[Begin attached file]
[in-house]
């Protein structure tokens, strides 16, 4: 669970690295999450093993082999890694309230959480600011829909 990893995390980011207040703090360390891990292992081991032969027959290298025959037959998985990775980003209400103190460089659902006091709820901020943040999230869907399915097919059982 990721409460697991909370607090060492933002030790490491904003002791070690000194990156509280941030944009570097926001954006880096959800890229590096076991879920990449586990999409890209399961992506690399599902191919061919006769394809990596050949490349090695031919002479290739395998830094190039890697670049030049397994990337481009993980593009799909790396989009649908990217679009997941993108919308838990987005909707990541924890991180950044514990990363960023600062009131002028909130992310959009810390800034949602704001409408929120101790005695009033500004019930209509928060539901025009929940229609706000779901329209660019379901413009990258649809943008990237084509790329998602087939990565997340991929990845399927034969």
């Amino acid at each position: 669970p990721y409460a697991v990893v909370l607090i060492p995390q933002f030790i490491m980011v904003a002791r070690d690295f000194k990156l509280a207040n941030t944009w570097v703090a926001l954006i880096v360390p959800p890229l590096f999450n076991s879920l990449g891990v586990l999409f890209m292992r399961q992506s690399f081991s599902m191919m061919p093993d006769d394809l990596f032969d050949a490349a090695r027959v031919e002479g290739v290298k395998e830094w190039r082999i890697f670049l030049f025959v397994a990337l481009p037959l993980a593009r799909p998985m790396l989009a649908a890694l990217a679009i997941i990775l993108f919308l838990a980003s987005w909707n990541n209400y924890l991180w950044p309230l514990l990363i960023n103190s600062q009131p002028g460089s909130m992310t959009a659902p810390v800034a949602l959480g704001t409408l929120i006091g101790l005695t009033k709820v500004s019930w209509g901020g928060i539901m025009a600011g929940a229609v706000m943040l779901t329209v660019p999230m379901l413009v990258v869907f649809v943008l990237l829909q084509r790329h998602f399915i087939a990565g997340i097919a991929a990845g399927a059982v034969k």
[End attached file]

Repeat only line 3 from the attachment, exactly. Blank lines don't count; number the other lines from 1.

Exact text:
């Amino acid at each position: 669970p990721y409460a697991v990893v909370l607090i060492p995390q933002f030790i490491m980011v904003a002791r070690d690295f000194k990156l509280a207040n941030t944009w570097v703090a926001l954006i880096v360390p959800p890229l590096f999450n076991s879920l990449g891990v586990l999409f890209m292992r399961q992506s690399f081991s599902m191919m061919p093993d006769d394809l990596f032969d050949a490349a090695r027959v031919e002479g290739v290298k395998e830094w190039r082999i890697f670049l030049f025959v397994a990337l481009p037959l993980a593009r799909p998985m790396l989009a649908a890694l990217a679009i997941i990775l993108f919308l838990a980003s987005w909707n990541n209400y924890l991180w950044p309230l514990l990363i960023n103190s600062q009131p002028g460089s909130m992310t959009a659902p810390v800034a949602l959480g704001t409408l929120i006091g101790l005695t009033k709820v500004s019930w209509g901020g928060i539901m025009a600011g929940a229609v706000m943040l779901t329209v660019p999230m379901l413009v990258v869907f649809v943008l990237l829909q084509r790329h998602f399915i087939a990565g997340i097919a991929a990845g399927a059982v034969k």